James Damore, a Google engineer, was fired after a ten page memo he wrote on corporate culture went viral within the company, and then in public. He reflects on his firing:
… I committed heresy against the Google creed by stating that not all disparities between men and women that we see in the world are the result of discriminatory treatment. When I first circulated the document about a month ago to our diversity groups and individuals at Google, there was no outcry or charge of misogyny. I engaged in reasoned discussion with some of my peers on these issues, but mostly I was ignored.
Everything changed when the document went viral within the company and wider tech world. Those most zealously committed to the diversity creed—that all differences in outcome are due to differential treatment and all people are inherently the same—could not let this public offense go unpunished. They sent angry emails to Google’s human-resources department and everyone up my management chain, demanding censorship, retaliation, and atonement.
Upper management tried to placate this surge of outrage by shaming me and misrepresenting my document, but they couldn’t really do otherwise: The mob would have set upon anyone who openly agreed with me or even tolerated my views. When the whole episode finally became a giant media controversy, thanks to external leaks, Google had to solve the problem caused by my supposedly sexist, anti-diversity manifesto, and the whole company came under heated and sometimes threatening scrutiny.
It saddens me to leave Google and to see the company silence open and honest discussion. If Google continues to ignore the very real issues raised by its diversity policies and corporate culture, it will be walking blind into the future—unable to meet the needs of its remarkable employees and sure to disappoint its billions of users.
What did Damore write? Read “Google’s Ideological Echo Chamber” to understand for yourself. Conor Friedersdorf’s “A Question for Google’s CEO” is worth reading. So is Erick Erickson’s perspective. Excerpting/re-ordering some of Damore’s TL/DR here:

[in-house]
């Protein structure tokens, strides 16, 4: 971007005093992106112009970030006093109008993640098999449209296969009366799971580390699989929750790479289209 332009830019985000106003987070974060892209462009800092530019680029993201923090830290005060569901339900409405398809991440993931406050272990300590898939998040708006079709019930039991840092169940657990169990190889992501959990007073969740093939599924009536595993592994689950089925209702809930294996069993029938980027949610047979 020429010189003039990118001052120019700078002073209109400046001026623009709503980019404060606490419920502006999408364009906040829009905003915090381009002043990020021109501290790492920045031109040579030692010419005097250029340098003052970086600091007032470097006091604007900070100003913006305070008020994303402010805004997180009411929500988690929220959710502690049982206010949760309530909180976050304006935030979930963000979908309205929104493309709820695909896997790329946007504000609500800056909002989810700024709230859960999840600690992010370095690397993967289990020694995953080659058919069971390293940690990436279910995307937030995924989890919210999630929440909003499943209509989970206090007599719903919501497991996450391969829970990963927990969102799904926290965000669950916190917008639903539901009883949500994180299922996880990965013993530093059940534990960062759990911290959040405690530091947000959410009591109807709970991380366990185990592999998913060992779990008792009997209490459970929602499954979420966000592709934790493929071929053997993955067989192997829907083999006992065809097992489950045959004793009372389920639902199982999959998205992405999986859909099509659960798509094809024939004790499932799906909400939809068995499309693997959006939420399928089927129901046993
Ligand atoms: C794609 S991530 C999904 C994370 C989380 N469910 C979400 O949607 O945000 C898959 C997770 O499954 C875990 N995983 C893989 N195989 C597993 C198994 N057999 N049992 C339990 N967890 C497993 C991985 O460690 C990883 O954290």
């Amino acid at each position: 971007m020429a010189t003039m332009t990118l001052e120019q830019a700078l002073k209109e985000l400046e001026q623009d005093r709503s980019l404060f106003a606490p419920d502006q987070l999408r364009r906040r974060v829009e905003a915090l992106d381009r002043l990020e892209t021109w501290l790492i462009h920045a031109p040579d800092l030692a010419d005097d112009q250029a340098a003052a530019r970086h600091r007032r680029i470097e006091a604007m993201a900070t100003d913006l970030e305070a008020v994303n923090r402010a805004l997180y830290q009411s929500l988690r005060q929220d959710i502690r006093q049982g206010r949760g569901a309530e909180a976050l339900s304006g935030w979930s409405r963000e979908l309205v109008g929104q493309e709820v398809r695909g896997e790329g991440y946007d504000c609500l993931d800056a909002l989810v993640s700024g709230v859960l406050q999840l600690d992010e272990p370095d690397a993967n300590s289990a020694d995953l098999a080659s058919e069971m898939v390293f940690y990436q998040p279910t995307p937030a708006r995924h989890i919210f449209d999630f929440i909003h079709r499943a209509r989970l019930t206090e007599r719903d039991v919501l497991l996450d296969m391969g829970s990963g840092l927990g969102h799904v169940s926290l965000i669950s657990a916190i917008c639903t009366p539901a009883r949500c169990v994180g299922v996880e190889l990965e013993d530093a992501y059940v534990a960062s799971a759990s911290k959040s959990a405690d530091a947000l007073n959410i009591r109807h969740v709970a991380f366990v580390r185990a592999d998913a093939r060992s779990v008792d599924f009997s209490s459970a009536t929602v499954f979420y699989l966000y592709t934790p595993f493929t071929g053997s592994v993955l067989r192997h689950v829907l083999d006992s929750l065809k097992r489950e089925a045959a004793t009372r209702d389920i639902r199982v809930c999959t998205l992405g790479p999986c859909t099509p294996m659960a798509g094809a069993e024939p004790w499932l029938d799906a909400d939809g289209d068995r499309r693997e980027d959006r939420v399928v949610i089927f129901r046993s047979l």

At Google, we talk so much about unconscious bias as it applies to race and gender, but we rarely discuss our moral biases. … People generally have good intentions, but we all have biases which are invisible to us. Thankfully, open and honest discussion with those who disagree can highlight our blind spots and help us grow, which is why I wrote this document. …
- Google’s political bias has equated the freedom from offense with psychological safety, but shaming into silence is the antithesis of psychological safety.
- This silencing has created an ideological echo chamber where some ideas are too sacred to be honestly discussed.
- The lack of discussion fosters the most extreme and authoritarian elements of this ideology.
- Extreme: all disparities in representation are due to oppression
- Authoritarian: we should discriminate to correct for this oppression
- Differences in distributions of traits between men and women may in part explain why we don’t have 50% representation of women in tech and leadership.
- Discrimination to reach equal representation is unfair, divisive, and bad for business.
… I strongly believe in gender and racial diversity, and I think we should strive for more.
I’m mentioning and excerpting all of this primarily in order to look back on it in the years to come as a way to understand whether what Damore believes will come to pass, and whether Google will achieve an equal gender balance in its workforce.
Damore suggests that advocates of diversity now define diversity as meaning that “all differences in outcome are due to differential treatment and all people are inherently the same.” I haven’t heard it defined this way before. If it’s a definition that captures the essence of the word as its used in practice, it would explain why so many seem to naturally react against it as something other than/foreign to the older aim of “achieving a pluralistic society wherein many different peoples and ideologies might live, strive, and succeed together.” but is something closer to a “diversity of universal sameness.”
Isn’t the reason that tolerance and pluralism and diversity are worth embracing in the first place because they recognize that people are inherently complex and characterized by fundamental difference? And that despite our differences, we can still be “one people.” E pluribus unum, etc.